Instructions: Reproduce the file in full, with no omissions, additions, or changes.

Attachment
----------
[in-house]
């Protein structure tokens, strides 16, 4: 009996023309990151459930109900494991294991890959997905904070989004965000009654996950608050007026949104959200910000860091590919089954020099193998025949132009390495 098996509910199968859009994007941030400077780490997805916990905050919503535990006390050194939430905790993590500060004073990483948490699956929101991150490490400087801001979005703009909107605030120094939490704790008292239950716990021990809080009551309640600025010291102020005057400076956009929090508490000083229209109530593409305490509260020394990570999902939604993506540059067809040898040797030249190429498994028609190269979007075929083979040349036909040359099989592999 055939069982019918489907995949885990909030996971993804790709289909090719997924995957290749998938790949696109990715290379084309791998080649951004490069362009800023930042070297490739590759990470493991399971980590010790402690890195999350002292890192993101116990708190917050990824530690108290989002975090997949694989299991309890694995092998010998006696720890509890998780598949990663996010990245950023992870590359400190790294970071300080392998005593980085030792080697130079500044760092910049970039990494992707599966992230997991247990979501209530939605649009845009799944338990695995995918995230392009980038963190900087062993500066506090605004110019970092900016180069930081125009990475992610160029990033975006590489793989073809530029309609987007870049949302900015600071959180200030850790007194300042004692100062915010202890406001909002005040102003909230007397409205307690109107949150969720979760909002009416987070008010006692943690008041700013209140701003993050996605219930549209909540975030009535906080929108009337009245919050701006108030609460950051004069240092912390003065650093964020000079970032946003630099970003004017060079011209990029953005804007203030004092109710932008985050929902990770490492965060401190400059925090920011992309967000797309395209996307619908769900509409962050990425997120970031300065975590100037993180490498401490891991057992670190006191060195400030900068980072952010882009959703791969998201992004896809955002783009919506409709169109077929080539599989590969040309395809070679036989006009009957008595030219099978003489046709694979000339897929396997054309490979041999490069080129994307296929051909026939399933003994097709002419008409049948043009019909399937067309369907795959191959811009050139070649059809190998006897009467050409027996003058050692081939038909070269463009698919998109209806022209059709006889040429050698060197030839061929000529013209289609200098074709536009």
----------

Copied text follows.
[in-house]
């Protein structure tokens, strides 16, 4: 009996023309990151459930109900494991294991890959997905904070989004965000009654996950608050007026949104959200910000860091590919089954020099193998025949132009390495 098996509910199968859009994007941030400077780490997805916990905050919503535990006390050194939430905790993590500060004073990483948490699956929101991150490490400087801001979005703009909107605030120094939490704790008292239950716990021990809080009551309640600025010291102020005057400076956009929090508490000083229209109530593409305490509260020394990570999902939604993506540059067809040898040797030249190429498994028609190269979007075929083979040349036909040359099989592999 055939069982019918489907995949885990909030996971993804790709289909090719997924995957290749998938790949696109990715290379084309791998080649951004490069362009800023930042070297490739590759990470493991399971980590010790402690890195999350002292890192993101116990708190917050990824530690108290989002975090997949694989299991309890694995092998010998006696720890509890998780598949990663996010990245950023992870590359400190790294970071300080392998005593980085030792080697130079500044760092910049970039990494992707599966992230997991247990979501209530939605649009845009799944338990695995995918995230392009980038963190900087062993500066506090605004110019970092900016180069930081125009990475992610160029990033975006590489793989073809530029309609987007870049949302900015600071959180200030850790007194300042004692100062915010202890406001909002005040102003909230007397409205307690109107949150969720979760909002009416987070008010006692943690008041700013209140701003993050996605219930549209909540975030009535906080929108009337009245919050701006108030609460950051004069240092912390003065650093964020000079970032946003630099970003004017060079011209990029953005804007203030004092109710932008985050929902990770490492965060401190400059925090920011992309967000797309395209996307619908769900509409962050990425997120970031300065975590100037993180490498401490891991057992670190006191060195400030900068980072952010882009959703791969998201992004896809955002783009919506409709169109077929080539599989590969040309395809070679036989006009009957008595030219099978003489046709694979000339897929396997054309490979041999490069080129994307296929051909026939399933003994097709002419008409049948043009019909399937067309369907795959191959811009050139070649059809190998006897009467050409027996003058050692081939038909070269463009698919998109209806022209059709006889040429050698060197030839061929000529013209289609200098074709536009």